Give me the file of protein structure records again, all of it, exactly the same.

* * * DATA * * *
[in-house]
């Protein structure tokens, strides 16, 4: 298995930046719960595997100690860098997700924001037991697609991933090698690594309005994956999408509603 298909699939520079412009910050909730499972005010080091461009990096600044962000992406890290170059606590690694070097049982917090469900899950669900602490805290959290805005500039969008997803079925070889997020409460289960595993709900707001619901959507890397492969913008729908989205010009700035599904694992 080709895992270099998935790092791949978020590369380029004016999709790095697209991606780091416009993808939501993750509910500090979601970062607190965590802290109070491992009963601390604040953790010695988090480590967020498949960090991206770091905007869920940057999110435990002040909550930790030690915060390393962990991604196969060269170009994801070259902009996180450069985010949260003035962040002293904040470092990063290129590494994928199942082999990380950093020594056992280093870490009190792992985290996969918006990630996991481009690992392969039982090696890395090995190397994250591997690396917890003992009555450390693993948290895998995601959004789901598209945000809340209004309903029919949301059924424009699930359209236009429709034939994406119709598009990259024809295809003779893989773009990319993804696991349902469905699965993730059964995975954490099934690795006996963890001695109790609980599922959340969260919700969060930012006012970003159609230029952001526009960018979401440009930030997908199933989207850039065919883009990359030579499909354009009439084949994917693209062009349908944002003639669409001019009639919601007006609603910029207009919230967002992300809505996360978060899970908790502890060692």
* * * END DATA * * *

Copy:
[in-house]
């Protein structure tokens, strides 16, 4: 298995930046719960595997100690860098997700924001037991697609991933090698690594309005994956999408509603 298909699939520079412009910050909730499972005010080091461009990096600044962000992406890290170059606590690694070097049982917090469900899950669900602490805290959290805005500039969008997803079925070889997020409460289960595993709900707001619901959507890397492969913008729908989205010009700035599904694992 080709895992270099998935790092791949978020590369380029004016999709790095697209991606780091416009993808939501993750509910500090979601970062607190965590802290109070491992009963601390604040953790010695988090480590967020498949960090991206770091905007869920940057999110435990002040909550930790030690915060390393962990991604196969060269170009994801070259902009996180450069985010949260003035962040002293904040470092990063290129590494994928199942082999990380950093020594056992280093870490009190792992985290996969918006990630996991481009690992392969039982090696890395090995190397994250591997690396917890003992009555450390693993948290895998995601959004789901598209945000809340209004309903029919949301059924424009699930359209236009429709034939994406119709598009990259024809295809003779893989773009990319993804696991349902469905699965993730059964995975954490099934690795006996963890001695109790609980599922959340969260919700969060930012006012970003159609230029952001526009960018979401440009930030997908199933989207850039065919883009990359030579499909354009009439084949994917693209062009349908944002003639669409001019009639919601007006609603910029207009919230967002992300809505996360978060899970908790502890060692």